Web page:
Ive been saying for a while now that the public squabbling between Kelly factions can only harm their cause and I think the responses to these articles confirms it. It also confirms that appealing to the Public with a Petition for public support for a Kelly Center is doomed, as was the previous attempt using Crowd Funding. Admiration for Ned Kelly has had its hey-day and now its in decline - if there was ever a chance for something big, it was 10 years ago. Thankfully Australia is moving on, and when the big Ned topples over at Glenrowan nobody will ever put up a new one, because by then it will be realised by everyone that Ned was a crook. The Kelly Vault will become a weird memorial to someones creepy fascination with a psychopath, a ghoulish collection of mementos of a delusion shared briefly with uninformed romantics.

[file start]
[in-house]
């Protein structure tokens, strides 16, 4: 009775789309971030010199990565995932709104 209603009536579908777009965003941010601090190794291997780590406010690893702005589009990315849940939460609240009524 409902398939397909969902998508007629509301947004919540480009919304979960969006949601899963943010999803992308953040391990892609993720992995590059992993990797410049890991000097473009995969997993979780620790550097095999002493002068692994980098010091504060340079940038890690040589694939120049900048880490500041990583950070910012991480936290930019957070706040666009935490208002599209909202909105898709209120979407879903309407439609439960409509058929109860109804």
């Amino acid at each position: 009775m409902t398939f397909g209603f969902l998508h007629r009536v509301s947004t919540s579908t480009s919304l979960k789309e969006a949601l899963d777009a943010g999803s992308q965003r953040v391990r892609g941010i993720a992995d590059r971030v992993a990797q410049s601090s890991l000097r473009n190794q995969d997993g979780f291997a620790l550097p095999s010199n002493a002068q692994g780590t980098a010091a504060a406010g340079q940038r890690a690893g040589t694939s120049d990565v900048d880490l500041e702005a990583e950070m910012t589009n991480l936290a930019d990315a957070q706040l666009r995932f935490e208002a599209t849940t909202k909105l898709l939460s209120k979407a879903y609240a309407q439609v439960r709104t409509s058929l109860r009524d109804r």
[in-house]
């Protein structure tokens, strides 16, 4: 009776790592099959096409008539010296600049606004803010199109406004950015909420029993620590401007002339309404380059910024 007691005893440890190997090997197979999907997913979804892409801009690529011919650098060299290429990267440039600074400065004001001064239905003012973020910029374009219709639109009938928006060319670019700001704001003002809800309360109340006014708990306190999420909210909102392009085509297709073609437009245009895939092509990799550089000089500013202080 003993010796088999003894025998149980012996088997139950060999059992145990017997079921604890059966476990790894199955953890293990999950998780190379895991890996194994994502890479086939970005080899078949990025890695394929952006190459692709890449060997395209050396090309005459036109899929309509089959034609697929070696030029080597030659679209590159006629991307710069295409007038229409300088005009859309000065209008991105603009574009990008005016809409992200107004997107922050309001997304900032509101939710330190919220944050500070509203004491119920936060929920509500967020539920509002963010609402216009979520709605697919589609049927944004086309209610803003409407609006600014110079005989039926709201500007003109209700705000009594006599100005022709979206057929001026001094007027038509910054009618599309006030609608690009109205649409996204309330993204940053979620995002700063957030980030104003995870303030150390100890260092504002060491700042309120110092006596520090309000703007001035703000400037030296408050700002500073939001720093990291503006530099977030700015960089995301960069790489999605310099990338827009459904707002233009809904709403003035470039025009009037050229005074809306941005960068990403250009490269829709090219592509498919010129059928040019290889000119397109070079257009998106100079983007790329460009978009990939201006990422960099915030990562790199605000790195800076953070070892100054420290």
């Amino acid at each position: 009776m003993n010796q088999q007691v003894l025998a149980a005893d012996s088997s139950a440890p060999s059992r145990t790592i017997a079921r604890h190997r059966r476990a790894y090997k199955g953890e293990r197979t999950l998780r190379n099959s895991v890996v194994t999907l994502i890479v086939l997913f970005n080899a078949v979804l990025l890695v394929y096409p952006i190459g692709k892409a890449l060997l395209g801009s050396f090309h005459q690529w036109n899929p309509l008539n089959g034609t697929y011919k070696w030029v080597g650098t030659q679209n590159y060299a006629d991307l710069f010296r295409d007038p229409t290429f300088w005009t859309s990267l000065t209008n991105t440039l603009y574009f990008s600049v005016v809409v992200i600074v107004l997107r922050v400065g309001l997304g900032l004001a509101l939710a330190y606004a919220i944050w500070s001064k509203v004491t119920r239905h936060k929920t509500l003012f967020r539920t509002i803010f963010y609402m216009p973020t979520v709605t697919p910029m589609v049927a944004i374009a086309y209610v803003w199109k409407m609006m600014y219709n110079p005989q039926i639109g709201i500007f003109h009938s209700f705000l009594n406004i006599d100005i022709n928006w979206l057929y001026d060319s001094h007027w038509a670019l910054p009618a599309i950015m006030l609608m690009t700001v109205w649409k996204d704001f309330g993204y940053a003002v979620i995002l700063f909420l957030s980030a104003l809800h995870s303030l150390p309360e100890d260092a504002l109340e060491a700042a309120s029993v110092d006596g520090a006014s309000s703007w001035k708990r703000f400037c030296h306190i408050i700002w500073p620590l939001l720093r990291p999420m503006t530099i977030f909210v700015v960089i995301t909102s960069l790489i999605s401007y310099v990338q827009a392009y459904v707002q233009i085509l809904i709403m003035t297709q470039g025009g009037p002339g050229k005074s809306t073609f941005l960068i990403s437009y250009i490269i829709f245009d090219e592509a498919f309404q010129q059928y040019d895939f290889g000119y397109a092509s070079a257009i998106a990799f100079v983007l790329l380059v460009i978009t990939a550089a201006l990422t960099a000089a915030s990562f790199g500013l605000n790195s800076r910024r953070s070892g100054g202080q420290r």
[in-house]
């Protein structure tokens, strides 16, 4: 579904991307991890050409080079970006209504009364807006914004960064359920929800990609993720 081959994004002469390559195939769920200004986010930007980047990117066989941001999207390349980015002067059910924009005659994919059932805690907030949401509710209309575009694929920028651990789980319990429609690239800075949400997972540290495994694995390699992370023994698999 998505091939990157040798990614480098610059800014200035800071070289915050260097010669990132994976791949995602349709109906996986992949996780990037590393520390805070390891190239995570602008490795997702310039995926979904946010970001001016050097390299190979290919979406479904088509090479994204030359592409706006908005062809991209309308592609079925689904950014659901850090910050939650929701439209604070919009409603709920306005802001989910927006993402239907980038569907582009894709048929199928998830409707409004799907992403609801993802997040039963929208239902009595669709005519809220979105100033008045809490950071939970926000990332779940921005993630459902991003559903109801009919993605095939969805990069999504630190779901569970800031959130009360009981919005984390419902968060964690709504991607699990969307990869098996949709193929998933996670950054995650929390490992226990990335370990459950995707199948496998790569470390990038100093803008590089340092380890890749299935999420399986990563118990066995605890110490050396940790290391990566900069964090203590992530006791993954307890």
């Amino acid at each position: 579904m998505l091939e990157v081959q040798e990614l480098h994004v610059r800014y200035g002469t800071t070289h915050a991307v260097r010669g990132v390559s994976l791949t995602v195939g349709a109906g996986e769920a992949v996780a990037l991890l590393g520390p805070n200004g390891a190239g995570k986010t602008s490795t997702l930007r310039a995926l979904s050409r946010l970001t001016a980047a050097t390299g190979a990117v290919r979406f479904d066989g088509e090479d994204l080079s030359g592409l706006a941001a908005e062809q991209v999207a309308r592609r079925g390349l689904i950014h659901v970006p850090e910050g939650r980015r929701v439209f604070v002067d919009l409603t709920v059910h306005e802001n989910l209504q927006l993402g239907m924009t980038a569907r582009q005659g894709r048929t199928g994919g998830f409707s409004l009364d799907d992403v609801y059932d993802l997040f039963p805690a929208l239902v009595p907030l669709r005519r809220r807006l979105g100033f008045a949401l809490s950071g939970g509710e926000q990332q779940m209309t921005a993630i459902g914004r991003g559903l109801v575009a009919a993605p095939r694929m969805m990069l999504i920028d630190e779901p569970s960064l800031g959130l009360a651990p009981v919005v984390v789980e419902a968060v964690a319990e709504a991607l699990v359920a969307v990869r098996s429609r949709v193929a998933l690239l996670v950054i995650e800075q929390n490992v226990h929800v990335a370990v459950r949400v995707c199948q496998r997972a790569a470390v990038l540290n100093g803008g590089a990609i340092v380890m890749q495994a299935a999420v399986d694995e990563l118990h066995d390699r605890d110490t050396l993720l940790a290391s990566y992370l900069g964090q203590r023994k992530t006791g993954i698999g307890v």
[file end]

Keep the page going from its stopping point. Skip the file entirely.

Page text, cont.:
So , all in all the Kelly myth is off to a rotten start for 2017. The Kelly descendants are scrapping amongst themselves and trashing their public image, they’ve banned me from some of their sites but the true story is emerging anyway, I am getting unprecedented numbers of Hits on the Blog and even The True Story Facebook page has finally started to take off.  And in Australias most widely distributed newspaper, in the first two weeks of the year not one but two articles have trashed Ned Kelly the hero. It looks like the new book on Ellen will continue the dismantling of the Kelly myth, but at the same time reveal what I expect will be the fascinating and complex story of Mrs Kelly. Bring it on!